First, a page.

This article was first published by CyclingTips.
In the medieval walled town of Provins, Marianne Vos (Jumbo-Visma) sits on a bale of hay. She’s got her head bowed, hands clasped together in front of her, taking a moment to catch her breath. As a throng of journalists crowd around her, Vos reflects on the moment.
In a pro cycling career that’s included nearly every type of victory, Vos has never had this: a stage win and the yellow jersey at the Tour de France Femmes. She’ll later call it “definitely the best” win of her career–a weighty statement given that her career contains more than 240 victories in road cycling alone, including three world titles, an Olympic gold medal, three UCI series titles, and 32 stages at the Giro d’Italia, among other wins. And that lineup doesn’t even include her eight cyclocross world titles, Olympic gold medal in track cycling, and various other accomplishments in cycling.
Sitting there past the finish line, in the eye of a post-race media storm, Vos shares a brief hug with her mother–a moment of comfort and calm with a stalwart supporter. Later, in her post-race press conference, Vos reflects on the significance of the celebration.
“Of course, it’s special to us to share a moment with the people close to you,” Vos says. “And I also know that, yeah, even when my girlfriend is not here, she’s also supporting from the side. And my dad and my parents, if they’re not at the race they’re also with their hearts at the race.
“But it’s of course really cool that they were here and also here at the finish line to enjoy and celebrate with me.”
There’s a nice symmetry to Vos winning a stage at the inaugural Tour de France Femmes. Back in 2009 she won the final stage of the final edition of the Grand Boucle Féminine Internationale, one of several races touted as an unofficial women’s Tour de France in the years following the end of the officially licensed event. And then Vos won two editions of La Course by Le Tour de France—a race she helped to launch—including the inaugural edition on the Champs-Élysées back in 2014.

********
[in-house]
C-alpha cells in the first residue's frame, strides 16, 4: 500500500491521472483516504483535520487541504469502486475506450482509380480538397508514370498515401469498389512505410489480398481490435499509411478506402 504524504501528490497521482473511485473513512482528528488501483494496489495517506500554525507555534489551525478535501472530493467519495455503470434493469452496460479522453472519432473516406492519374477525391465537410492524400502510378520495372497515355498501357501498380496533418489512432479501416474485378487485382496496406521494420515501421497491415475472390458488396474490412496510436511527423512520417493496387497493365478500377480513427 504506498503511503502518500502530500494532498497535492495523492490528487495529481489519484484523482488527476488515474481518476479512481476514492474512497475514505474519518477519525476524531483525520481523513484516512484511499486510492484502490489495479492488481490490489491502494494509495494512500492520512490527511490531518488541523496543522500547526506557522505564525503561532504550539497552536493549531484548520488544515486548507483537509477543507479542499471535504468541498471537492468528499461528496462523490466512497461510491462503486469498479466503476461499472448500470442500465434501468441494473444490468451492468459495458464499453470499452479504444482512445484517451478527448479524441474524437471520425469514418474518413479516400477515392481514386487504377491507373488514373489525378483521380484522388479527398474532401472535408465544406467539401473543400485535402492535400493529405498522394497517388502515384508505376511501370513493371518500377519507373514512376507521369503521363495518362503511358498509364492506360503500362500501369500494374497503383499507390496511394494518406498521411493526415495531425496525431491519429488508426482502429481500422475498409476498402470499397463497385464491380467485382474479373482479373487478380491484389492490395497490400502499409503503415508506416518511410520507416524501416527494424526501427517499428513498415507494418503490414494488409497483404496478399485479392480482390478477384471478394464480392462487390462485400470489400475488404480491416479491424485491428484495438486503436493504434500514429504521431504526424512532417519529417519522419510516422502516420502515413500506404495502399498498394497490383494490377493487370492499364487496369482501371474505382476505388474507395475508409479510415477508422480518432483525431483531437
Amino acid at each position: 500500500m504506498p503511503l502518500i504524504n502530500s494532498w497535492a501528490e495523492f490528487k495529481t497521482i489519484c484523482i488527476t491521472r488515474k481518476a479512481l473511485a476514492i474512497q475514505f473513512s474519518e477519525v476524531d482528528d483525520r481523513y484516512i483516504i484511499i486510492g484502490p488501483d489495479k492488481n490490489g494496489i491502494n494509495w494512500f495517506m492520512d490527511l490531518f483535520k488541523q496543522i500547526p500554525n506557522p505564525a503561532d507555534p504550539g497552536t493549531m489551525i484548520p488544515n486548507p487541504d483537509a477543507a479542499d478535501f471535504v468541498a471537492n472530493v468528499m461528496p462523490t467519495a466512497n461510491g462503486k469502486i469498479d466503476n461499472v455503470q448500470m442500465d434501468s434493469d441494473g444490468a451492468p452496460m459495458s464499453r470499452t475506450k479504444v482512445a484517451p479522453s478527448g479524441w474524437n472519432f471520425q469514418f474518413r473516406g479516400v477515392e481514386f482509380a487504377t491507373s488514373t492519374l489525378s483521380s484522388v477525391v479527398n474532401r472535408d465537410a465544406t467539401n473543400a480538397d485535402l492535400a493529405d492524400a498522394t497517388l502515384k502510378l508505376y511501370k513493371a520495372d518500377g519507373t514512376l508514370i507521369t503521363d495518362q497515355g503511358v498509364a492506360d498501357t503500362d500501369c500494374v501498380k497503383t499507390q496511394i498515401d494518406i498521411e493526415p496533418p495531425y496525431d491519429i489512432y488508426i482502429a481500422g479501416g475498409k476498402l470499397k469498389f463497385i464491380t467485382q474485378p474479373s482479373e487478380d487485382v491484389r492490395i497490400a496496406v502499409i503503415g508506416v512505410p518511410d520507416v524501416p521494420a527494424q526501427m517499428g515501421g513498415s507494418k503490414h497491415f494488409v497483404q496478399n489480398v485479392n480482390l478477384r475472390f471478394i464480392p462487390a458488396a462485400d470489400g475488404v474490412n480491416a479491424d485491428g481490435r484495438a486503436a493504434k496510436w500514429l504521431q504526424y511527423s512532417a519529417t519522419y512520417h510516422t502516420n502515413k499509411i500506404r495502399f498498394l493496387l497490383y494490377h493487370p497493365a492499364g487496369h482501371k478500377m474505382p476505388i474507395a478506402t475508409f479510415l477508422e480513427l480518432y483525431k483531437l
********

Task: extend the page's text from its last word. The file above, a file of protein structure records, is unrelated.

Like that win in 2014, her stage win on Monday at the inaugural Tour de France Femmes was a landmark result for both Vos and for the sport.
“When nine years ago we were talking with the ASO about an opportunity to race [at the Tour de France] it went really fast to get La Course,” Vos says. “And when we raced then the first time on the Champs-Élysées it felt [like] a milestone. And now to be here back for a stage race, for a real Tour de France? Yeah, that’s another milestone.”
In her press conference, the subject of Vos’s age becomes the subject of multiple questions. At 35, how is it she’s still at the top of the sport? Did she think she’d miss her chance to race the Tour de France if the race hadn’t happened now?
“They say age is just a number,” she says with a chuckle. “I feel good and I try to be at the best [that] I can. And, yeah, I think the most important thing is to enjoy and to be able to ride your bike every day with pleasure. As long as I’m healthy and enjoying racing as much with this team …
“At this moment, I don’t think age is something that’s really playing a role except [for] the fact that, of course, some experience might help, especially if you’re racing a final. And that doesn’t mean you never make a mistake. I keep learning.”
As Vos finishes her press conference in a humble sports stadium on the outskirts of Provins, she receives a hearty round of applause from the gathered media members. That’s not a normal occurrence in a Tour de France press room. Then again, there’s nothing normal about what Marianne Vos has achieved today or in the sport more generally.
Vos likely won’t be in yellow on the final podium on Sunday. She and her team are more interested in stage wins on the way there. But you can bet that while Vos is in the maillot jaune, she’ll be doing what she can to keep it. On paper, it’s possible she maintains her lead for the next few stage—all the way up to the mountains of the final two stages (Vos defended her yellow jersey on Tuesday’s stage into Epernay).
But even if Vos loses the jersey between now and Friday, there’s something most fitting about seeing her in yellow. The greatest cyclist of all time, so long a figurehead for women’s cycling, a winner of virtually every race there is to win in a career of remarkable longevity—there could be no finer recipient of the yellow jersey at the inaugural Tour de France Femmes.
In wearing yellow, Vos is right where she belongs.
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